Author Neil Gaiman is a hot property these days, between the STARZ adaptation of American Gods and the massive success of the TV adaptation of his novel with Terry Pratchett, Good Omens, on Amazon Prime. Now comes news via The Hollywood Reporter that Netflix is also jumping on the Gaiman bandwagon. The streaming giant is reportedly making a major financial commitment to adapt the Sandman graphic novel series for television.
For many of us, the Sandman comics were our first introduction to the prolific Gaiman’s work. It’s his re-interpretation of an earlier DC comics character. The titular “sandman” is Dream, but he is also called Morpheus, among other names. He is one of seven entities known as the Endless, and he has emerged from a long imprisonment to set right his past mistakes. (The other Endless are Destiny, Destruction, Despair, Desire, Delirium, and Death, portrayed as a perky punk/goth young woman—they became almost as popular as Dream himself and were featured in several spinoff comics.)
Gaiman’s 75-issue revival of the character are an odd mix of mythology, fantasy, horror, and history, rife with literary references and a fair bit of dark humor. There really is nothing quite like it, and the series proved to be hugely popular—and enduring. One standalone story, “A Midsummer Night’s Dream” (The Sandman No. 19) even won the 1991 World Fantasy Award for Best Short Fiction, the only time a comic has been so honored.
There has long been interest in adapting the series for film, with multiple failed attempts at creating a viable script by Warner Bros. One of those Gaiman deemed “not only the worst Sandman script I’ve ever read, but quite easily the worst script I’ve ever read.” But everyone, including Gaiman, still held out hope for a successful adaptation eventually, with Gaiman once citing filmmaker Terry Gilliam (of Brazil and Time Bandits) as someone he felt could do justice to the material.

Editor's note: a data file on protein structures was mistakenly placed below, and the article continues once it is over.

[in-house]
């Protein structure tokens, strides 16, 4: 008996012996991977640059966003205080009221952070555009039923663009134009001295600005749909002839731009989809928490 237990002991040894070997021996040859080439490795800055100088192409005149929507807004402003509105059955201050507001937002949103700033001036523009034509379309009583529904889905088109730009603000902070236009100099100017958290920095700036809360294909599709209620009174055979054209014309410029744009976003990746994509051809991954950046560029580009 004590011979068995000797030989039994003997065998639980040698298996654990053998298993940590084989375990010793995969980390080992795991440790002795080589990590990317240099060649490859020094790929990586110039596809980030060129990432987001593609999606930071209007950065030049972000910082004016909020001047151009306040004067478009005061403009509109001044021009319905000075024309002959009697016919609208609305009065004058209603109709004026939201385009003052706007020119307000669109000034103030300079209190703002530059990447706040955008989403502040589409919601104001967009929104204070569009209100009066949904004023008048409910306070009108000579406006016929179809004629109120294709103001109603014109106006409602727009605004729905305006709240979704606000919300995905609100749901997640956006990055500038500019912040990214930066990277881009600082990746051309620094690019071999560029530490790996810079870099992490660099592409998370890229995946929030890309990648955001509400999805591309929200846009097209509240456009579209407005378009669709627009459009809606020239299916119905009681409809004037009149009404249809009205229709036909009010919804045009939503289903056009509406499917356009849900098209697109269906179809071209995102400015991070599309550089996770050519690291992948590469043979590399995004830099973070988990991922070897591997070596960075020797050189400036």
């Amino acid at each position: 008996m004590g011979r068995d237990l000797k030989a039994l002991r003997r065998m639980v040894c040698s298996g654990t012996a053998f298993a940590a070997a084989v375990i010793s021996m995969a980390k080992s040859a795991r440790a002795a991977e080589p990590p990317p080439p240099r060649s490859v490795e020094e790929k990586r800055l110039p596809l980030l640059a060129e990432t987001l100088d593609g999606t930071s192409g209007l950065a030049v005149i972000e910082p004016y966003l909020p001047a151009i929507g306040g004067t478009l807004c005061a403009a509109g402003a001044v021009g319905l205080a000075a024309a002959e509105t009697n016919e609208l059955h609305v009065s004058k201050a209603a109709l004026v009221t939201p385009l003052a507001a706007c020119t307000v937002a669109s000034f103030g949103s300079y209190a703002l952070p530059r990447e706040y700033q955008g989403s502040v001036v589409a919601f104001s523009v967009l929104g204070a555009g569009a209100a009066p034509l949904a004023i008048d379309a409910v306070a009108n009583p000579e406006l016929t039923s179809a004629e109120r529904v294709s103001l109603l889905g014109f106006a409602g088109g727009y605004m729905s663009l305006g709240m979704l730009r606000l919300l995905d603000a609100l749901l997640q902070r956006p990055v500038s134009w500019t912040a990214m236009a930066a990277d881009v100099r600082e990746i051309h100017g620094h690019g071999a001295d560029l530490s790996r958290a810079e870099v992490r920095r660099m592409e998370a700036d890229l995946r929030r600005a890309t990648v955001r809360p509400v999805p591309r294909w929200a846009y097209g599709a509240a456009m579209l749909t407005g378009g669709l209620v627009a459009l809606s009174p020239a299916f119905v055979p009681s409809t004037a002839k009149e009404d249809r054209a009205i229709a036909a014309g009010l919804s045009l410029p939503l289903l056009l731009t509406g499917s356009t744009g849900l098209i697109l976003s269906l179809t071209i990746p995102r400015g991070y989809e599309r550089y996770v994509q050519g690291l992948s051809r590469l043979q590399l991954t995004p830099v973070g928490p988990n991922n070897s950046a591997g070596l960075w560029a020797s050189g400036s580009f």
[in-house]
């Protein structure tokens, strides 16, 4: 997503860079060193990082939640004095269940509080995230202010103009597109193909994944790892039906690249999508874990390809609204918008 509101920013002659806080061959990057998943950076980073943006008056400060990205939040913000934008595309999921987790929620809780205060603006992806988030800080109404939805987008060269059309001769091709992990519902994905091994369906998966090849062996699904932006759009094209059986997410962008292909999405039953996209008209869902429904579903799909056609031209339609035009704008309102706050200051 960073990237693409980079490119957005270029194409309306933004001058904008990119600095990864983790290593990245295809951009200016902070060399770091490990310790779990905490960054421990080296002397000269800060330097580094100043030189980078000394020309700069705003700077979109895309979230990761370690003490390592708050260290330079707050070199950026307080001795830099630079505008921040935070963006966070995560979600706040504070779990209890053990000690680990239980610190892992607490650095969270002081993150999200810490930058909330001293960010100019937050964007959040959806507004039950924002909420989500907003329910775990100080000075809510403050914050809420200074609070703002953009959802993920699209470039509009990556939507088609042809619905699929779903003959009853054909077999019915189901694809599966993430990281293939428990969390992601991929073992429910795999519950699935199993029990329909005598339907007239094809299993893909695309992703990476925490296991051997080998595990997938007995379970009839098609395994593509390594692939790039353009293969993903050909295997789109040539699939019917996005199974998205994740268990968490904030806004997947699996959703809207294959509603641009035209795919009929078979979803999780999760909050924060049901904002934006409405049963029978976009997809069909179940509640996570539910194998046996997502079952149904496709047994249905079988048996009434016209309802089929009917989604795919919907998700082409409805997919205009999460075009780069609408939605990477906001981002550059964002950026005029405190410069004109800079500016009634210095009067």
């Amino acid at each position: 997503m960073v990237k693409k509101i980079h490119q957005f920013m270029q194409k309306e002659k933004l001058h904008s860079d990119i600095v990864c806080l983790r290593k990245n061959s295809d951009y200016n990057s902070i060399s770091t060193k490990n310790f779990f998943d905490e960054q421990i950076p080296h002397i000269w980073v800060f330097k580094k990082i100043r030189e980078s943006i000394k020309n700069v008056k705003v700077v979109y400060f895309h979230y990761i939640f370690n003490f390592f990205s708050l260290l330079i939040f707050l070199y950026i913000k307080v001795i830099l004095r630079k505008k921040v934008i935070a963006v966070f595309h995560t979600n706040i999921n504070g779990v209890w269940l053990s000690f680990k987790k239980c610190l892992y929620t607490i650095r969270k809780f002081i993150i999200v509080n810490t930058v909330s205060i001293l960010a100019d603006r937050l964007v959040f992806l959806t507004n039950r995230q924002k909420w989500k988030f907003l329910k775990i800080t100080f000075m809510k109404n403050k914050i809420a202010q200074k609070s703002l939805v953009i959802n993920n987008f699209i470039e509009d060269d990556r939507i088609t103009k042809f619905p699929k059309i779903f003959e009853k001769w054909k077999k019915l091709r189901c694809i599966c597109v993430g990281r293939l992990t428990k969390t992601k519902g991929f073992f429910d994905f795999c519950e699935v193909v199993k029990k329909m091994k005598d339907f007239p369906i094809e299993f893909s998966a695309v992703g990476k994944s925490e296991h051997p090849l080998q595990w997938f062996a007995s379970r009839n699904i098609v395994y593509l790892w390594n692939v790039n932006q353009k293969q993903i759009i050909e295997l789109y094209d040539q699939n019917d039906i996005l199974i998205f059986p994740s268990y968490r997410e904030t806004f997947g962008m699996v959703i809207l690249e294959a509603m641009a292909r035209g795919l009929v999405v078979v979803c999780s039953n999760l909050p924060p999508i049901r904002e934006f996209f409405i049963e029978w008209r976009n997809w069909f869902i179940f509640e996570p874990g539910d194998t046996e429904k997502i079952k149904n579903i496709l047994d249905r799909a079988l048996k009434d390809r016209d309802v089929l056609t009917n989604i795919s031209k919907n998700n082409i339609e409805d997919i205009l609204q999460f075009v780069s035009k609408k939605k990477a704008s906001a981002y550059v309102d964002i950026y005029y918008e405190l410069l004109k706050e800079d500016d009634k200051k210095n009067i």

Jump to TV
In 2013, news broke that Gaiman had teamed up with actor Joseph Gordon-Levitt to develop a feature film at New Line (owned by Warner Bros.), but Gordon-Levitt ultimately left the project over “creative differences” three years later. Sandman/Dream/Morpheus looked like he would again dissolve into development hell, but one of the last screenwriters to work on the project, Arrival‘s Eric Heisserer, opined that Sandman should really be a TV series.
So Warner Bros. started shopping around a TV adaption of The Sandman. HBO passed—it’s got a lot of pricey Game of Thrones spinoff series eating up the budget—but Netflix pounced, with a straight-to-series order. Gaiman will serve as an executive producer along with David Goyer, whose filmography is nothing to sneeze at. Allan Heinberg, whose credits include Wonder Woman and Grey’s Anatomy, has reportedly signed on as showrunner.
Of course, this could still all go horribly wrong; there are those who think The Sandman is essentially unadaptable. It’s worth noting that the TV series, Lucifer (formerly with Fox, now with Netflix for its final season) is loosely based on a character in Gaiman’s Sandman. Lucifer is a fun series for what it is: a gleefully campy supernatural police procedural that leans into its absurd premise and is carried largely by Tom Ellis’ star turn as the Devil and a winsome supporting cast. But that is not what fans want to see in a Sandman adaptation. And given Gaiman’s EP role, I don’t think it will be.